Remember when bad words meant something? I do. In 1993 I was 16 and I don't think I need to tell anyone how important that age is to every Chinese teenager growing up in Vancouver -- that's right, I finally got contact lenses. And I started to swear all the *@^$&% time. So when Onyx broke with Slam, I was ready for them and ready to say "Onyx is heavyweight -- AND STILL UNDISPUTED" to anyone who would listen. Although I assume the lyrics were less menacing coming from the kid with the M-part. (Don't know what an M-part is? Imagine a seagull drawn by a six year old, only on top of someone's head and made out of hair.)

3. The Pharcyde, Bizarre Ride II the Pharcyde

There are those who will tell you The Pharcyde shouldn't be number three on this list. And there are those who will further tell you that this album was released in 1992, throwing off my whole theory and pretty much eliminating the entire point behind this Music Picks. Well, those people are wrong. Wrong, and communists. Because those people who are probably communists never stood in The Knitting Factory in New York and watched Scooter, a 20-something white male with glasses, a polo shirt and shorts, break down "Passin' Me By" like he'd heard it in his momma's belly. If you haven't heard this song and ascribe to the political theories of Marx and Lenin, head down to A&B Sound (HMV doesn't have it) and pick this album up. Now.

2. Nothing

There is no album at number two, because the number one album is so good that to place anything close to it would be a gross injustice, like a head tax or something.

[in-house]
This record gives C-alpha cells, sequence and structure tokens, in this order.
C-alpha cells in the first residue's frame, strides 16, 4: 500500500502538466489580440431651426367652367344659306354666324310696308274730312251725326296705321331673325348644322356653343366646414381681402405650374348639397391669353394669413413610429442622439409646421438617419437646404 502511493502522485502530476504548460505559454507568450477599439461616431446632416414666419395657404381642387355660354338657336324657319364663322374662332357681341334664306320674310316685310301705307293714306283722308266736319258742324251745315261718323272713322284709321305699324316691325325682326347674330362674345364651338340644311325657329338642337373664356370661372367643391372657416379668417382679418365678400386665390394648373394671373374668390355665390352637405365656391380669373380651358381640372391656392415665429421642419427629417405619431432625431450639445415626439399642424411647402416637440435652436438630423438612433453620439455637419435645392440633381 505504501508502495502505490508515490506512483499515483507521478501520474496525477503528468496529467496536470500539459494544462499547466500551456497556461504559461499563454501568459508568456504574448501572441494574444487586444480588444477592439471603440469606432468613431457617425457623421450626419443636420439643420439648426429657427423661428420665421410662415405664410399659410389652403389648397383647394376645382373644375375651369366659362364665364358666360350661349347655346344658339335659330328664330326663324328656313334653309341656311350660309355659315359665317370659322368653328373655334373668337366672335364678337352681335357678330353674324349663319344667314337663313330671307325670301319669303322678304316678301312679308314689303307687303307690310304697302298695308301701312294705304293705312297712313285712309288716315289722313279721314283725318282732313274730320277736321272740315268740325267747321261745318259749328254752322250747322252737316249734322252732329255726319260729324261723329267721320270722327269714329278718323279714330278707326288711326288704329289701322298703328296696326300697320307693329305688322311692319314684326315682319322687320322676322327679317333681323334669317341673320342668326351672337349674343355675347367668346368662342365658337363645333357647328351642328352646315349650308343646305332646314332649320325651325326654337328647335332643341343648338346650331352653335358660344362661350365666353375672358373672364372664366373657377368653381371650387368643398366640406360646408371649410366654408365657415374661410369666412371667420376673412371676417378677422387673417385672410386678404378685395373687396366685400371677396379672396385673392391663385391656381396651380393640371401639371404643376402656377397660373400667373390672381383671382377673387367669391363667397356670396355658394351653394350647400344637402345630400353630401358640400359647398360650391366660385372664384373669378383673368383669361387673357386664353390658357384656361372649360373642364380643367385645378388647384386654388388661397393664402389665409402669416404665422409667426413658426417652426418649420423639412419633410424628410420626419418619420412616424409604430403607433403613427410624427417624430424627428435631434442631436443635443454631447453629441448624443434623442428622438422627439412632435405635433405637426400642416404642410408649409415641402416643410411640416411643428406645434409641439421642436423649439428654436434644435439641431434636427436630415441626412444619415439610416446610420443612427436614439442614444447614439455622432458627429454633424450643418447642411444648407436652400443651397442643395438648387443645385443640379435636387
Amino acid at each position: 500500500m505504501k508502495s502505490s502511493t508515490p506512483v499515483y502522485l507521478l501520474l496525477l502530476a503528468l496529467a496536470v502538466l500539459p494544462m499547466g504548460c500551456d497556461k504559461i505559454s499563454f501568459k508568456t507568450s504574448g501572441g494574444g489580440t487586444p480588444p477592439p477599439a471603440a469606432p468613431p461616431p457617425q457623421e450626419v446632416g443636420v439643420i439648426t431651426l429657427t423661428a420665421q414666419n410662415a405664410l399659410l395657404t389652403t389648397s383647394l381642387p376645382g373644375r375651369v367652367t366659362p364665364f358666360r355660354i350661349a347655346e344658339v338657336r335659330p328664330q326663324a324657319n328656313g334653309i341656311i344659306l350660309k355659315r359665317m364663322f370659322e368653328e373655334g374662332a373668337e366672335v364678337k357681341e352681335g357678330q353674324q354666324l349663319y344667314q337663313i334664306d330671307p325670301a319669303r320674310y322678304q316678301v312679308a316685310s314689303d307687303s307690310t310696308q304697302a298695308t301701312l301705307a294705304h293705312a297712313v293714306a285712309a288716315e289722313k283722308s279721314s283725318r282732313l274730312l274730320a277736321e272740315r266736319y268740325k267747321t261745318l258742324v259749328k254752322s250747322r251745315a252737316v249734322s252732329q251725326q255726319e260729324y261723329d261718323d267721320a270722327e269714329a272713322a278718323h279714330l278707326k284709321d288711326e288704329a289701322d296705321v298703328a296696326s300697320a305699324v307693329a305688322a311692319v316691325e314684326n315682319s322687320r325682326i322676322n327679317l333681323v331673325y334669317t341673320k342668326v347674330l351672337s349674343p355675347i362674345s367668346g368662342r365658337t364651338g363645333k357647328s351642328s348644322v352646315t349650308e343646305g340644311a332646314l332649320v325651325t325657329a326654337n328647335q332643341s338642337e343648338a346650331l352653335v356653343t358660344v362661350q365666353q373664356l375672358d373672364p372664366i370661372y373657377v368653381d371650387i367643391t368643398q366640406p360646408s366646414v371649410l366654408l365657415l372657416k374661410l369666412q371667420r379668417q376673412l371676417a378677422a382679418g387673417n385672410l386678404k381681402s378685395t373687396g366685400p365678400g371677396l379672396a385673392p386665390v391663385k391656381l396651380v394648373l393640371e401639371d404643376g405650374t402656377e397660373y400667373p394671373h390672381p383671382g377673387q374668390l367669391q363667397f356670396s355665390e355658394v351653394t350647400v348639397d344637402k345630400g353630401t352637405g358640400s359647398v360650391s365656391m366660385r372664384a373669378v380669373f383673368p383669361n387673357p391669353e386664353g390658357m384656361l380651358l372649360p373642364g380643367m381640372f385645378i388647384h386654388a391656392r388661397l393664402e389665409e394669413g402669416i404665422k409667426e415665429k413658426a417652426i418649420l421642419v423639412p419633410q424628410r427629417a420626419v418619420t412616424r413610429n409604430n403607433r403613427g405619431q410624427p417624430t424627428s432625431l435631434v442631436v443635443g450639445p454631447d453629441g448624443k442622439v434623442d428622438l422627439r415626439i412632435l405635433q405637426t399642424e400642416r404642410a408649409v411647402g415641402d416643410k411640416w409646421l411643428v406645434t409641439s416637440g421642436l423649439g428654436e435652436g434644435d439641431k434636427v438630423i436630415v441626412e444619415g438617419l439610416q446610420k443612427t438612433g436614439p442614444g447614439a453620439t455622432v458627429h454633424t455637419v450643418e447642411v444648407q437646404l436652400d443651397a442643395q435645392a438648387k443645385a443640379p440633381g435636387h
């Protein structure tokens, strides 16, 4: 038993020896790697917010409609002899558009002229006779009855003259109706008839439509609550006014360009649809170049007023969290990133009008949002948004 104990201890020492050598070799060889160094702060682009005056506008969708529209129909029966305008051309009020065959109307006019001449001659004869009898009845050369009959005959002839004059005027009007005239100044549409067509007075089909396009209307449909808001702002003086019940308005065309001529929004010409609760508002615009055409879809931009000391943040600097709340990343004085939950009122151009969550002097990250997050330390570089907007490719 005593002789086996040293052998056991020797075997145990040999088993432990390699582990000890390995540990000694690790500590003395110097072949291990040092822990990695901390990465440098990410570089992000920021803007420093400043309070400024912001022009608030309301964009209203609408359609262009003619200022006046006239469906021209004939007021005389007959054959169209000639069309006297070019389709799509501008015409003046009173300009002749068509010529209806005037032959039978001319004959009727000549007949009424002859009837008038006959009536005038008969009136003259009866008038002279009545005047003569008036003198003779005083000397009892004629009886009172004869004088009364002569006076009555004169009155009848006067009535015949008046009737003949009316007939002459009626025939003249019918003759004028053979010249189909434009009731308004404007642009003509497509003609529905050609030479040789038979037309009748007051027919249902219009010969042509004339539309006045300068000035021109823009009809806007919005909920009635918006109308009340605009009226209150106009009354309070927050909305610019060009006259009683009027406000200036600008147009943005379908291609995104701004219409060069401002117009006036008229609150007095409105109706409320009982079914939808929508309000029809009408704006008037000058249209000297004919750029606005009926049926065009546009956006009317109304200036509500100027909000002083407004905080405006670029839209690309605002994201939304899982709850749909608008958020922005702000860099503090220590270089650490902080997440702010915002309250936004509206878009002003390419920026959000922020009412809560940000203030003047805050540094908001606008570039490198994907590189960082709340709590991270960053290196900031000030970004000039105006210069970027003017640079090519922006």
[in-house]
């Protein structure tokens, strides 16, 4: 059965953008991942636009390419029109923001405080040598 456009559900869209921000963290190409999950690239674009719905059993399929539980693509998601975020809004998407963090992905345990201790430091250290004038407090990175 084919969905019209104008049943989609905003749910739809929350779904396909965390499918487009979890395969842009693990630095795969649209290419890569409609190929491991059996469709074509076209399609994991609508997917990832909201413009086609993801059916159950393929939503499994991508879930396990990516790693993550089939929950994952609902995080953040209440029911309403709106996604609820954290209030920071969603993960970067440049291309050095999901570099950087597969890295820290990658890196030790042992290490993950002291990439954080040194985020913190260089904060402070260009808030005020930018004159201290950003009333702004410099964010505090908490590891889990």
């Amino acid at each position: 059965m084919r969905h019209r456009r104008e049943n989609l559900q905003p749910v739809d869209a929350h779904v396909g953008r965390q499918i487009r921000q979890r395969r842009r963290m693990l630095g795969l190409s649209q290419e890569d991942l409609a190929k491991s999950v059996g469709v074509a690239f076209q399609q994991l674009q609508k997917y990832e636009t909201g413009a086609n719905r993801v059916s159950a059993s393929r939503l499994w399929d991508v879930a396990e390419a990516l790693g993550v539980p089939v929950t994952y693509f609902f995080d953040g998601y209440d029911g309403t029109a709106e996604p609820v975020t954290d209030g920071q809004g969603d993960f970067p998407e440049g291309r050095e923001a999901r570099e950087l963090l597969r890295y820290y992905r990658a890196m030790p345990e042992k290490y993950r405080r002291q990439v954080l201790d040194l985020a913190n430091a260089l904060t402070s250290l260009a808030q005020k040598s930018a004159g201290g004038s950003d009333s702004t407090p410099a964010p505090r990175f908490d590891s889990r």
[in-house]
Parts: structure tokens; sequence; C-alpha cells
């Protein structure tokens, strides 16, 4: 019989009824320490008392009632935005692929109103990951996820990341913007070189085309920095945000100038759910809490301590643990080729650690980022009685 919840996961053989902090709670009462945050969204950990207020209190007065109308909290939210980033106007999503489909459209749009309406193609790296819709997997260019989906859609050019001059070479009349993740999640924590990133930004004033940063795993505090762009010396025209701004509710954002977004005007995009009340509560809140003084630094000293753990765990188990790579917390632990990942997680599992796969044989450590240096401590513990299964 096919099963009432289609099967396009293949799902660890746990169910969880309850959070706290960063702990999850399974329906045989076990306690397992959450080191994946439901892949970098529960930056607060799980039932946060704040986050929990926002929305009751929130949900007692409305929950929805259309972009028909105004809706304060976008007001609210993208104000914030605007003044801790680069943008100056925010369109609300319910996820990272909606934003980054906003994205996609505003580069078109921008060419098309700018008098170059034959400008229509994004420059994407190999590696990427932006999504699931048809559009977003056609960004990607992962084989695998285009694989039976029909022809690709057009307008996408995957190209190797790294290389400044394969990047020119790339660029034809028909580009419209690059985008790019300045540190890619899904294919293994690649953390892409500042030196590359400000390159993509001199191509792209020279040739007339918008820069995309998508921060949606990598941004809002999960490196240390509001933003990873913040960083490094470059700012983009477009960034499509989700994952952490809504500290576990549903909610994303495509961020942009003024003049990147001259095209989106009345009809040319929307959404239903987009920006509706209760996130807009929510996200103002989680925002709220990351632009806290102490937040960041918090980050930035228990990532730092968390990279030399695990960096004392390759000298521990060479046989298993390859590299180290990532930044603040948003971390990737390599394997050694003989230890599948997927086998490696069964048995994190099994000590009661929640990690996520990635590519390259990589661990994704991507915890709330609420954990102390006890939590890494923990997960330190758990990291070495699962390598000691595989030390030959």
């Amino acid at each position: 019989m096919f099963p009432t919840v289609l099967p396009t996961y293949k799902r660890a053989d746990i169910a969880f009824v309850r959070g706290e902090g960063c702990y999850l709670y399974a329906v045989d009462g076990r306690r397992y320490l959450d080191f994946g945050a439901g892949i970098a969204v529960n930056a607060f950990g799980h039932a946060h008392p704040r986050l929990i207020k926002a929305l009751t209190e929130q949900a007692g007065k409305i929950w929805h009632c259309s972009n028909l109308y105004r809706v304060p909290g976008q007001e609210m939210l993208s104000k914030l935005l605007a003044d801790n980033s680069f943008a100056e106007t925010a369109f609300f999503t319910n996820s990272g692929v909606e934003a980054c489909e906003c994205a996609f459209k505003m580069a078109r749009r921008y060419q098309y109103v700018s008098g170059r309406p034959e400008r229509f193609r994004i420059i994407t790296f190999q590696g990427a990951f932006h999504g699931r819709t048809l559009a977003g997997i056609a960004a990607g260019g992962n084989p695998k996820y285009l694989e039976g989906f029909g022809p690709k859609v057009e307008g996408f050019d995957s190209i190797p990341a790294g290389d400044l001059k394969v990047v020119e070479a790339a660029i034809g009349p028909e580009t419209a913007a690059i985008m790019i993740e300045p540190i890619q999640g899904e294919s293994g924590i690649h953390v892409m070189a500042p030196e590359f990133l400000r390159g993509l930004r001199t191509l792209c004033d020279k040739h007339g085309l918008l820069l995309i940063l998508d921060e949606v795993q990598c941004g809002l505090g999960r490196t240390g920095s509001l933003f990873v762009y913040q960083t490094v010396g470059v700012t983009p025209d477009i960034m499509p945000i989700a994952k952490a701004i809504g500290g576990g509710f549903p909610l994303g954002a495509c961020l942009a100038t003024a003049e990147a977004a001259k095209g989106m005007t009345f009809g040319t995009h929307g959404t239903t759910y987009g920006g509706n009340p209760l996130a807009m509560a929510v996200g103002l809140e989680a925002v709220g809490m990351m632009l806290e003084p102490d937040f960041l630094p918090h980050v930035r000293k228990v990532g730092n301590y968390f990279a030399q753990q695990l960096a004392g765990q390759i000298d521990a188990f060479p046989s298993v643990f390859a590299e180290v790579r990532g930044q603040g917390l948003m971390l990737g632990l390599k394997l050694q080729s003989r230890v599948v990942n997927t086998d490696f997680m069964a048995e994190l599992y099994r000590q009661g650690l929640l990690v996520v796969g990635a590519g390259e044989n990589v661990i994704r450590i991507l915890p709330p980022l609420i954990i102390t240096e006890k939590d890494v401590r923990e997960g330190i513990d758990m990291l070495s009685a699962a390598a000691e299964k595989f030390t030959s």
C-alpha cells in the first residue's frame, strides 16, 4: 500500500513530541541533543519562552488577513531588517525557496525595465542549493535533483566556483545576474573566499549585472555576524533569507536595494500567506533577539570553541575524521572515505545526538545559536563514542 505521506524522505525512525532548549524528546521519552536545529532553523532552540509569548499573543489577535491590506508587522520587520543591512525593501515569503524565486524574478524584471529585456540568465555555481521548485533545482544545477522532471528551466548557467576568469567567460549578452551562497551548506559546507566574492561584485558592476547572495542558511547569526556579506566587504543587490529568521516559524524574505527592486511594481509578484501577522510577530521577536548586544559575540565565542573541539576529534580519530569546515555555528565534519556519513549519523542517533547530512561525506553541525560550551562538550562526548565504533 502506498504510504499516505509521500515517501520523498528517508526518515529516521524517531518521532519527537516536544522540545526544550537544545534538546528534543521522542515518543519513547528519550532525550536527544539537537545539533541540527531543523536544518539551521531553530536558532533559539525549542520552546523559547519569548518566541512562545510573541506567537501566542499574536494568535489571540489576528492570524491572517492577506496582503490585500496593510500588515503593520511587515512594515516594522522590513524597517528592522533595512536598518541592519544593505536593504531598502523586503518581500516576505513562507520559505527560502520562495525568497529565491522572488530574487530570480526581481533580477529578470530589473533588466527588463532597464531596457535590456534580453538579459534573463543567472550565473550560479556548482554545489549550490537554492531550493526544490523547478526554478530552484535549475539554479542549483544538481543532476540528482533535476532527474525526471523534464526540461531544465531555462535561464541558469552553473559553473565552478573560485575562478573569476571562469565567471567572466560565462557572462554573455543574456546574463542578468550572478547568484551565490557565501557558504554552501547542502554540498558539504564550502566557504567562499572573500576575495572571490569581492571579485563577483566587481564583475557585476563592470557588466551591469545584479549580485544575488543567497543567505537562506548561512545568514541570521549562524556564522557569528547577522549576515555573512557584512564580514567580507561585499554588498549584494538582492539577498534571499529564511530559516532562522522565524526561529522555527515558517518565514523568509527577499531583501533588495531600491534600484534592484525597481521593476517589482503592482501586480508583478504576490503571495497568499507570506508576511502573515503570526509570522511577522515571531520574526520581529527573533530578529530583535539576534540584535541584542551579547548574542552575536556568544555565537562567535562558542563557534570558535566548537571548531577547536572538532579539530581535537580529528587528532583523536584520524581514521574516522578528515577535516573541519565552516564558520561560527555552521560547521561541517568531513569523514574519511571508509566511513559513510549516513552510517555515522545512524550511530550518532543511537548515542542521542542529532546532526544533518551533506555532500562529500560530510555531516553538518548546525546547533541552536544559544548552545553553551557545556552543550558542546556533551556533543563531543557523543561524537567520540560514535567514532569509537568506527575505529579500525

1. The Wu-Tang Clan, Enter the Wu-tang (36 Chambers)

Do you remember a world before the Staten Island crew? I don't. I mean, I really don't. I think I have a mental block on the years 1976-1993, or the pre-contact years. This can also be accurately described as the pre-girl years, or the pre-Harper years. Anyway, "Bring Da Ruckus" is a ridiculous way to start an album, because it is so good as to render the rest of the album either a) superfluous or b) unlistenable. But such is the power of the RZA, the GZA, Ol' Dirty Bastard ( R.I.P.), Inspectah Deck, Raekwon the Chef, U-God, Ghostface Killah, and the Method Man that "Bring Da Ruckus" is a mere appetizer for the brilliance that follows. Maybe it's the fact that they play chess to sharpen their minds, or the fact that the album features liberal samples from Chop-Socky flicks, but something about the Wu-Tang's slang that is mad f%#@ing dangerous speaks directly to my heart. Add the ODB at his finest and enough finger-snapping beats to break your neck and you've got the GREATEST RAP ALBUM EVER MADE.

So do me a favour. Put down the Mims. Stand back from the Akon and his diamond mine and his four wives. Grab a copy of the Wu and hunt down a Volkswagen Scirocco, pop it into the deck and head to Burnaby Mountain. Me and your future selves will thank you.

Related Tyee stories:


Share this article

The Tyee is supported by readers like you

Join us and grow independent media in Canada

Facts matter. Get The Tyee's in-depth journalism delivered to your inbox for free.


The Barometer

Tyee Poll: How Is the Pandemic Impacting Your Mental Health in the New Year?

Take this week's poll